TAMPA — You may have forgotten there was a time when Tom Brady was the quarterback everyone loved to hate.
Maybe it was all the winning he did on the field and in life. Six Super Bowl rings, one supermodel wife. Three beautiful children. Some of the enmity was borne out of envy.
The fact that he played 20 seasons for the Patriots and coach Bill Belichick contributed mightily to the dislike outside of six states representing New England.
Belichick’s news conferences were hypnotic. Robotic. We’re on to Cincinnati.
Don’t forget the scandals. Spygate. Deflategate.
Then came the comeback from a 28-3 deficit to win Super Bowl 51 over the Falcons and some of the animosity was at least replaced by admiration.
Even Bucs quarterbacks coach Clyde Christensen admits all his years on the Indianapolis Colts’ staff required him to be deprogrammed where Brady was concerned.
“I think he’s always been such a good guy,” Christensen said. “You won’t find a teammate say a bad word about him. I think he’s always been the same guy, but I just think if you weren’t a New England fan, there was some kind of anger. If things didn’t go right, people didn’t like the Patriots ― myself included.”
But at 43, after leading a Bucs franchise that hadn’t reached the playoffs in a dozen years to Super Bowl 55, Brady has become the most unlikely likable quarterback in the NFL.
Almost from the time he arrived in Tampa Bay, Brady has shown an endearing amount of fallibility and personality.
He was asked to leave a workout at a Tampa park closed due to coronavirus.
He inadvertently walked into the wrong house looking for offensive coordinator Byron Leftwich, who lived next door.
When the NFL closed team training facilities, Brady organized private workouts with his new teammates at Berkeley Preparatory School. He tagged them with pet names. Scooter, Juice and J-Watt.
Then came the golf match with Peyton Manning, Tiger Woods and Phil Mickelson in May and the seventh hole when Brady split his pants bending down to retrieve a golf ball.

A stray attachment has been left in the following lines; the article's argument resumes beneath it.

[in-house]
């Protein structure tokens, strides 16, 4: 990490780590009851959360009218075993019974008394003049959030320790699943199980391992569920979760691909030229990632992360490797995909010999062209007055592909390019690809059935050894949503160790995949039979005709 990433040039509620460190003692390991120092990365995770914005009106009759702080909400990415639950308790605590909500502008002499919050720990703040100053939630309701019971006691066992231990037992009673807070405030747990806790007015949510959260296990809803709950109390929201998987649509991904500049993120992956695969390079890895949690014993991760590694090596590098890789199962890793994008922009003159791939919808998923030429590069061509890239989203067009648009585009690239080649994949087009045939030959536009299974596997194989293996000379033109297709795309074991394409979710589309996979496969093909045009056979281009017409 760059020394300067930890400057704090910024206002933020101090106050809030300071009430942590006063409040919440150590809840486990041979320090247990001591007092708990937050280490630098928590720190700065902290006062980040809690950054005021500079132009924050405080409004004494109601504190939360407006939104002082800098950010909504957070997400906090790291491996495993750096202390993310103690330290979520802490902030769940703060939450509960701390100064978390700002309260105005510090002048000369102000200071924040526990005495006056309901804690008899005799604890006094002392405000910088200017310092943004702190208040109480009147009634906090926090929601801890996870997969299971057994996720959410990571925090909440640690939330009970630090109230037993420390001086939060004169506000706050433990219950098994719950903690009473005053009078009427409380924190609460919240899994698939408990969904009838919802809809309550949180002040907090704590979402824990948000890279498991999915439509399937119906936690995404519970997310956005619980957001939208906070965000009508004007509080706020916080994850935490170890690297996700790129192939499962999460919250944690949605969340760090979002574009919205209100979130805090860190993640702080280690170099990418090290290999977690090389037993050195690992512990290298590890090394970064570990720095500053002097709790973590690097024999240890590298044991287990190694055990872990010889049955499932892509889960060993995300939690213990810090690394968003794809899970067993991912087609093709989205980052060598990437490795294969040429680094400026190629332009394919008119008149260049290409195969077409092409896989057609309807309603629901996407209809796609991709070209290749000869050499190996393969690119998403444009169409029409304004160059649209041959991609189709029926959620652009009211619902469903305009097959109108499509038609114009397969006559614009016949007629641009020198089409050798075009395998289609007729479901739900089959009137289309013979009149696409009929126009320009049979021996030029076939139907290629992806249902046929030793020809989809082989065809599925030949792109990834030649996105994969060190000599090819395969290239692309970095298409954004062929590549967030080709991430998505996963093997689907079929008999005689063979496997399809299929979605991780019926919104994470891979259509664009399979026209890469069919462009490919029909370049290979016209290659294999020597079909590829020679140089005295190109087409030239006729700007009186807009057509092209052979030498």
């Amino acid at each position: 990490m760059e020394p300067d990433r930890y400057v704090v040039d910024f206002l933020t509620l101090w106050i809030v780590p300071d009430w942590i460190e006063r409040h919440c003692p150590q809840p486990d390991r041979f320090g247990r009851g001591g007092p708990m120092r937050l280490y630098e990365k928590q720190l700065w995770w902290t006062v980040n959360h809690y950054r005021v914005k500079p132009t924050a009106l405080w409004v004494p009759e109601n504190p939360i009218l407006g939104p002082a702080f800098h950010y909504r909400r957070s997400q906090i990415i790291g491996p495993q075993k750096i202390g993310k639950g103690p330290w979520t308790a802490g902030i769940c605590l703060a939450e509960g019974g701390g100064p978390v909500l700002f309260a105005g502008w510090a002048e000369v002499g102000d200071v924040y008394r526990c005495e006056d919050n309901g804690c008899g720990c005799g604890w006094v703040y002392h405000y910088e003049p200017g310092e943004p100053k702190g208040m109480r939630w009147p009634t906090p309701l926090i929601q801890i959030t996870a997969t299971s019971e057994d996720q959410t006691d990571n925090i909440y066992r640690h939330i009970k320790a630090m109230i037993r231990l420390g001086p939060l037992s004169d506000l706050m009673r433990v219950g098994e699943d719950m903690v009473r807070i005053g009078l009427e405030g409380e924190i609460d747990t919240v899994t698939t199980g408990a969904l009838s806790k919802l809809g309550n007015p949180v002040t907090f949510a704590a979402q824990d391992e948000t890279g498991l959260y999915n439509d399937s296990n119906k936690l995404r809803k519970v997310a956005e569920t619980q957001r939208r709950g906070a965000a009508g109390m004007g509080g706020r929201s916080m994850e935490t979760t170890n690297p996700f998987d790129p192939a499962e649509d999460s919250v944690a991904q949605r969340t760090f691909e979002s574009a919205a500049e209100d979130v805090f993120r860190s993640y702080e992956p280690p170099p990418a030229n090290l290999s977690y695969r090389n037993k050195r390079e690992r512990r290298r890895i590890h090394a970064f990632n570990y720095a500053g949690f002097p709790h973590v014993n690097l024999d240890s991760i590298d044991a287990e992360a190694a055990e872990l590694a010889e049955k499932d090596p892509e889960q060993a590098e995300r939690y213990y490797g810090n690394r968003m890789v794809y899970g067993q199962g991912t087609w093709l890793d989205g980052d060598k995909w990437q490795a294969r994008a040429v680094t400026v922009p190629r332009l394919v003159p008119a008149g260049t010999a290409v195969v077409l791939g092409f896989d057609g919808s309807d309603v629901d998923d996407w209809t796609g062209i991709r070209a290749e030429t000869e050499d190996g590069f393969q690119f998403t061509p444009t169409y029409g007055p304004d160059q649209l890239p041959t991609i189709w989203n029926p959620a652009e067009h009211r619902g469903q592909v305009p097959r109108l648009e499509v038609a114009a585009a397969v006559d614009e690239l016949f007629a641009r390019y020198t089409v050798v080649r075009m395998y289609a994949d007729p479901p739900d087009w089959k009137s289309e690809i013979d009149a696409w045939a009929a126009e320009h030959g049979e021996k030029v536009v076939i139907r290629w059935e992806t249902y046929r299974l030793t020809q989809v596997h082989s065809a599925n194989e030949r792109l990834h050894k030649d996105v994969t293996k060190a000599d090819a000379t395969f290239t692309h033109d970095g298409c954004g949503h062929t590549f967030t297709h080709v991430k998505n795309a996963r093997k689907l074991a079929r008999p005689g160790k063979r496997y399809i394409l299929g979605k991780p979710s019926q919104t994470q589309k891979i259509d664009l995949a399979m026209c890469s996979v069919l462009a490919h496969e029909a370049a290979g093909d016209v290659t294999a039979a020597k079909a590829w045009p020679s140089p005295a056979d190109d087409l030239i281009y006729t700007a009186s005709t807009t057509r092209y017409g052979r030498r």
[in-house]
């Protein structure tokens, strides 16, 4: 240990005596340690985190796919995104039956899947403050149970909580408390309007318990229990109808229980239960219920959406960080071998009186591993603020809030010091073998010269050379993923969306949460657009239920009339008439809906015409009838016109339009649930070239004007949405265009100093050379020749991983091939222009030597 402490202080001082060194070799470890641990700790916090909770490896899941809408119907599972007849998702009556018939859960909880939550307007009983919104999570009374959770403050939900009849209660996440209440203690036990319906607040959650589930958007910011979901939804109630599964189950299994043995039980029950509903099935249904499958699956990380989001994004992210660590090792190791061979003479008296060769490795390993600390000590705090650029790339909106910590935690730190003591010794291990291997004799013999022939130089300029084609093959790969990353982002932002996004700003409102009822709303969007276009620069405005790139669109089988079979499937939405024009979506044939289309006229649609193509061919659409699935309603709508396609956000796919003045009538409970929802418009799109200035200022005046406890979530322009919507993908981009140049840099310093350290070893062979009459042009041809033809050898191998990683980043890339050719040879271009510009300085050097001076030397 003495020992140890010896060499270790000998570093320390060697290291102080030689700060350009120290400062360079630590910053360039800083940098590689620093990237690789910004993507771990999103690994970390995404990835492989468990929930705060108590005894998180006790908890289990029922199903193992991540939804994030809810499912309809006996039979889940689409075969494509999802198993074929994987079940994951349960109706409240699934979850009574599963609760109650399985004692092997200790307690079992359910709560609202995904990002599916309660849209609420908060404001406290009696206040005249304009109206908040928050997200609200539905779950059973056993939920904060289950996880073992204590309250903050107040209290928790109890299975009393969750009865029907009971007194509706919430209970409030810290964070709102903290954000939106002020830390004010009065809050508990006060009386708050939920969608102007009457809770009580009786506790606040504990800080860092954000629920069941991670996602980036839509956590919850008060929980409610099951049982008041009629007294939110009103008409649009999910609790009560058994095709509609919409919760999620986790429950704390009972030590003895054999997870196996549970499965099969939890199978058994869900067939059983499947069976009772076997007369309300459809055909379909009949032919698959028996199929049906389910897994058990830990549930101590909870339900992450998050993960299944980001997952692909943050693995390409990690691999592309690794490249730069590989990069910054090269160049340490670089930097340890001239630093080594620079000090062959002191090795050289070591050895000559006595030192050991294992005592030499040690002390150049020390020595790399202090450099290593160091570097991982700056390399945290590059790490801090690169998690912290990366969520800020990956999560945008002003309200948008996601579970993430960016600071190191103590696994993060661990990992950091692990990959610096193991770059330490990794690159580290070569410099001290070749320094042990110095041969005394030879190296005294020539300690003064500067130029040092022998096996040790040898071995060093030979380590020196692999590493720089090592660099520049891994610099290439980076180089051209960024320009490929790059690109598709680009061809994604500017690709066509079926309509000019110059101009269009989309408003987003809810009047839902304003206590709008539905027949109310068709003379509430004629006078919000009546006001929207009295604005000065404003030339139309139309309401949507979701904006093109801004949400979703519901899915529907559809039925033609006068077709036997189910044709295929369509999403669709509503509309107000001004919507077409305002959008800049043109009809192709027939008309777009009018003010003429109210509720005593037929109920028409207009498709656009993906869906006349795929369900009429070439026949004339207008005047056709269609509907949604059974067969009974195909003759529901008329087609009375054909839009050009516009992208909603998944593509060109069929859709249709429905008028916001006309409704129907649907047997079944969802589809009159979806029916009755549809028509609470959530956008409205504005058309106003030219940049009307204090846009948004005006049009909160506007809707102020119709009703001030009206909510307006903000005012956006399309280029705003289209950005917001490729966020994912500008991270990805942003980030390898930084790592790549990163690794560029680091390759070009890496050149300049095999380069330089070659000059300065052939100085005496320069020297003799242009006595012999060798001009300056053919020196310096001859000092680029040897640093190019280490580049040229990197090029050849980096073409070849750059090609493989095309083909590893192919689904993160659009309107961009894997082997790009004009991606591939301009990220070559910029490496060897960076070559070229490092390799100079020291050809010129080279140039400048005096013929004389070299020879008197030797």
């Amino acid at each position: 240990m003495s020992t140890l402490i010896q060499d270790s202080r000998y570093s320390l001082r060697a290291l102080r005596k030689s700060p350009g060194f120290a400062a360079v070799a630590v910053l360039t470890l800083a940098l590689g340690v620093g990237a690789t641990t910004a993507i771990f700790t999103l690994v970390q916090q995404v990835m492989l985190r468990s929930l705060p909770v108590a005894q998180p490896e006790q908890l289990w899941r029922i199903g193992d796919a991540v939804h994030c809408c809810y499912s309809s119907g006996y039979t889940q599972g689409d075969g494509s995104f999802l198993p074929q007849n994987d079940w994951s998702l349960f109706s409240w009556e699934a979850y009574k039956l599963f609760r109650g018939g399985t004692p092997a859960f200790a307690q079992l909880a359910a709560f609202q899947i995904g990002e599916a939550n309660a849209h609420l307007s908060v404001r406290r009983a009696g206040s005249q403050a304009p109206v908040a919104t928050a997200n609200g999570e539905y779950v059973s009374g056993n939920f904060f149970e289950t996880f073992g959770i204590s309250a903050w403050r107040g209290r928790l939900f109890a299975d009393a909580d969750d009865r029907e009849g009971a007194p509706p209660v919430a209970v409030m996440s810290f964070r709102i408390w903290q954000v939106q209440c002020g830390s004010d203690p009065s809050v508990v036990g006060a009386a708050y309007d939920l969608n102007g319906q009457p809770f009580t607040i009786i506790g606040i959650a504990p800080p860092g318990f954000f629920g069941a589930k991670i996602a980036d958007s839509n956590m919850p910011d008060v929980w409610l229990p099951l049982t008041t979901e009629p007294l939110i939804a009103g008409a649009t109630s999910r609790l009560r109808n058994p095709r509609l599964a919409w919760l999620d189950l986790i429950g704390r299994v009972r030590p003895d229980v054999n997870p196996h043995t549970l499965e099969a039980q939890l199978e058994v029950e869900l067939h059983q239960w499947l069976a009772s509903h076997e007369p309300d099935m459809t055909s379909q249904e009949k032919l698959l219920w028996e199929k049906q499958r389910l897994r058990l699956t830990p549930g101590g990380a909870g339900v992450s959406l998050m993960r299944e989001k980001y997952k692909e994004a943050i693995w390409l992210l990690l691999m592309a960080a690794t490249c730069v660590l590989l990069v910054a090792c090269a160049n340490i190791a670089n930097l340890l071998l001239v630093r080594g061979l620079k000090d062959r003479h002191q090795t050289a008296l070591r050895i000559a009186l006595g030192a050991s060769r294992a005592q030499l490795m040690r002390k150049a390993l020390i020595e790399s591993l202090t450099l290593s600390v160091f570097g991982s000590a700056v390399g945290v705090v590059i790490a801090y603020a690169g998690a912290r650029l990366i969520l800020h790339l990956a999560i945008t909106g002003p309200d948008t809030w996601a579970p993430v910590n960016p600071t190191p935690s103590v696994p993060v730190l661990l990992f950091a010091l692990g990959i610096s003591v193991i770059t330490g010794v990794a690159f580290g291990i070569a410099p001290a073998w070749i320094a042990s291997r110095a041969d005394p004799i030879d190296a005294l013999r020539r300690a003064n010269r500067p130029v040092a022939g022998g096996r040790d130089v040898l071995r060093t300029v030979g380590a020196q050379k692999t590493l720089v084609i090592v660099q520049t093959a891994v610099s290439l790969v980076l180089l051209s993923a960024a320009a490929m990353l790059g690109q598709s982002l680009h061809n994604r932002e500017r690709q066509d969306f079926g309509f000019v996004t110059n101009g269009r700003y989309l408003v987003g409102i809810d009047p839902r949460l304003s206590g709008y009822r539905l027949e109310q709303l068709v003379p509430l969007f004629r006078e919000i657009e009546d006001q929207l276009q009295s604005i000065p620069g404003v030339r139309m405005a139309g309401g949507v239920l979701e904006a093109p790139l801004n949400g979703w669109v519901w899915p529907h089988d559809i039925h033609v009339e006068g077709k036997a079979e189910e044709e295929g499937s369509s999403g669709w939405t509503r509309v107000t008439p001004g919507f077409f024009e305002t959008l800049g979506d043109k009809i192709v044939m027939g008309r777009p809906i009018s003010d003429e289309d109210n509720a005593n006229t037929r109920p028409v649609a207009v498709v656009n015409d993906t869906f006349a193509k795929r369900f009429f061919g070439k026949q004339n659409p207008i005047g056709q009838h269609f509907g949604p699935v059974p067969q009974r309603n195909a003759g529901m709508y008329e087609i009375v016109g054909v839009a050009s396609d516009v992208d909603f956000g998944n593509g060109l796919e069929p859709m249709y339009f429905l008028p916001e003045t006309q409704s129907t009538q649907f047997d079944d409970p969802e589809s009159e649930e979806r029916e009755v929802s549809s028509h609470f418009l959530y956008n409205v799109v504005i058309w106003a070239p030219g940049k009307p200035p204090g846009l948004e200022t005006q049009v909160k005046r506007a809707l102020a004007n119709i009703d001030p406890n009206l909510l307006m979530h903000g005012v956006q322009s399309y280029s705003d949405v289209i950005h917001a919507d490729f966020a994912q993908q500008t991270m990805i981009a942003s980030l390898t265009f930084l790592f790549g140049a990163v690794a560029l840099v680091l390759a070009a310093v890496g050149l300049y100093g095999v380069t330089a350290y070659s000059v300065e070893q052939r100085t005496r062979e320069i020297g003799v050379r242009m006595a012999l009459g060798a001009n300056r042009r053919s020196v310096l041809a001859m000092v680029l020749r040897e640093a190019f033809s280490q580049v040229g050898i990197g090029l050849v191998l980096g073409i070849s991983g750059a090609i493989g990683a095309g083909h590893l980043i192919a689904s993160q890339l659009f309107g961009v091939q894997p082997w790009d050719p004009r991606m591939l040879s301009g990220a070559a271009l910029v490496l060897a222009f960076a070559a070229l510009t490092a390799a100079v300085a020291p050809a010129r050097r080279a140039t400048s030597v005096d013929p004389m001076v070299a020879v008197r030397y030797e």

Brady handled it with humor, not hubris.
Needless to say, his social media game, limited mostly to pitching TB12 products in New England, became more active once he got to Tampa.
There was the charming letter home to his parents from training camp he posted on Instagram.
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“Dear Mom & Dad: Yesterday was the first REAL day of camp. They finally let us put on the pads and run full speed, and they gave me a special orange jersey so the big guys can’t hurt me. My friends Ryan and Blaine let me have all the blue freeze pops. They’re really nice. I can’t wait for you and all my friends to see me and my new friends play football, which I have been practicing a lot. XOXOXO, Tommy.”
Anyone who watched one episode of the Bucs’ in-house production of Tommy & Gronky, complete with flamingos and inflatable pool, knows that Brady was embracing his Tampa Bay lifestyle. He lost his jet skis in a storm.
Former Bucs and Ravens quarterback Trent Dilfer, who worked as an NFL analyst with ESPN, said he was always amazed how much hate there was for Brady by the 20-something-year-old production assistants.
“When we were in Bristol, (Conn.) I was blown away by the deep hatred stemmed from jealously and bitterness that Northeasterners had for Tom if they weren’t Patriots fans,” Dilfer said. “Broken Bills fans. Broken Jets fans. Because there was no hope for them. They took that brokenness out on hating Tom and now those same people are praising him.”
Not that Brady needed to add more squeak to his clean, but since coming to the Bucs, his image among NFL fans seems to have been sanitized.
“They get to see him start over,” Chistensen said. “You go to a place that hasn’t won and you battle. We struggle early and the whole thing is getting comfortable and moving. Now he’s in the Super Bowl in his first year here at 43. It’s fun to watch.”
Following the Bucs’ 31-26 win over the Packers in the NFC Championship Game, Brady climbed the railing at Lambeau Field and asked an usher if he could say hi to his oldest son, 13-year-old Jack.
“Love you, kiddo,” Brady said.
Even the frozen tundra began to melt.
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